Clicking on a seemingly innocent weblink can incur greater costs than many individuals and corporations might imagine. Concerns around ransomware—a type of malware that typically enables cyber extortion for financial gain—have been mounting in recent times, with increased calls for greater consumer vigilance among the cybersecurity community. Reports show the average Indian firms paid over ₹8 crore ($1 million USD) ransom on average to mitigate the impact of ransomware on their operations, with some 82% of Indian firms hit by ransomware in the past year. In an increasingly interconnected world, ransomware now accounts for 27% of malware incidents, and 18% of organizations globally blocked at least one piece of ransomware, according to the 2020 Verizon Data Breach Investigations Report.
Reducing the threat of ransomware is tricky—it is difficult to prevent users from clicking on web links, especially those who do not know better. The best approach is to advocate for and educate the public on good security practices to prevent ransomware attacks. In this article, we will address the basics of ransomware, and explain how an informed approach can be taken to reduce the possibility of falling victim to an online attack.
What is ransomware, and how does it work?
Ransomware is malware that typically enables cyber extortion for financial gain. Bad actors can hide weblinks to ransomware in seemingly harmless emails or web pages. Once the ransomware is activated by clicking the infected link or downloading a file with hidden ransomware, it infects a computer system and encrypts computer files, preventing users from accessing their documents, applications or systems. When the ransomware has encrypted the files on the computer, it creates and displays a file containing instructions on how the victim can pay the ransom to regain access to their computer systems.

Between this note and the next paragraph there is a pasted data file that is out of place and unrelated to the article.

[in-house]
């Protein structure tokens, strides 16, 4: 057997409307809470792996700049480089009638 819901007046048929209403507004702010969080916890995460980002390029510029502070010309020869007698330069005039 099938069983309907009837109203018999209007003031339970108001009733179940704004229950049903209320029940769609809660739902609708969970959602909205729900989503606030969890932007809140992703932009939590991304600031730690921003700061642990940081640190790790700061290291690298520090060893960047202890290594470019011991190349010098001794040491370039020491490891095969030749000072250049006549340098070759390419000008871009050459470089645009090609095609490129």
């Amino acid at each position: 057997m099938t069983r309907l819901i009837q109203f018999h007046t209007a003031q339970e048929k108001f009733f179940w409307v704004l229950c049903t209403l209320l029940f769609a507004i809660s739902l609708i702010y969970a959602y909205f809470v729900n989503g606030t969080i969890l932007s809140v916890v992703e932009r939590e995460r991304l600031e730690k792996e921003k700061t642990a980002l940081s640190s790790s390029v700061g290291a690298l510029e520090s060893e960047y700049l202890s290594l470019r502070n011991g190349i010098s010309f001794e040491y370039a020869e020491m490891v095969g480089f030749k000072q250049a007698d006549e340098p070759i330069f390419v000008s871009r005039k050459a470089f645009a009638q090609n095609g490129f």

If the threat actor’s ransom demands are not met (i.e. if the victim does not pay the ransom), the files or encrypted data will usually remain encrypted and unavailable to the victim. Even after a ransom has been paid to unlock encrypted files, threat actors might sometimes demand additional payments, delete a victim’s data, dump the data on the dark web, refuse to decrypt the data, or even decline to provide a working decryption key to restore the victim’s access to their files.
Ransomware comes in many variants, and in recent years, has grown in the brazenness, prominence, and frequency of attacks. Well-known ransomware viruses include Cryptolocker and its variants such as Kriptovor and Teslacrypt, Cerber, and WannaCry.
How is ransomware introduced to a victim’s system?
Ransomware is commonly delivered through phishing emails or via a “drive-by download”—an unintentional download of malicious code to your computer or mobile device that leaves you open to a cyberattack. Phishing emails often appear as though they have been sent from a legitimate organization or a contact of the victim, enticing the user to click on a malicious link or attachment. The malicious code may run automatically after files have been downloaded onto the user’s computer, without any user interaction. After the malicious code has been run, the computer becomes infected with ransomware.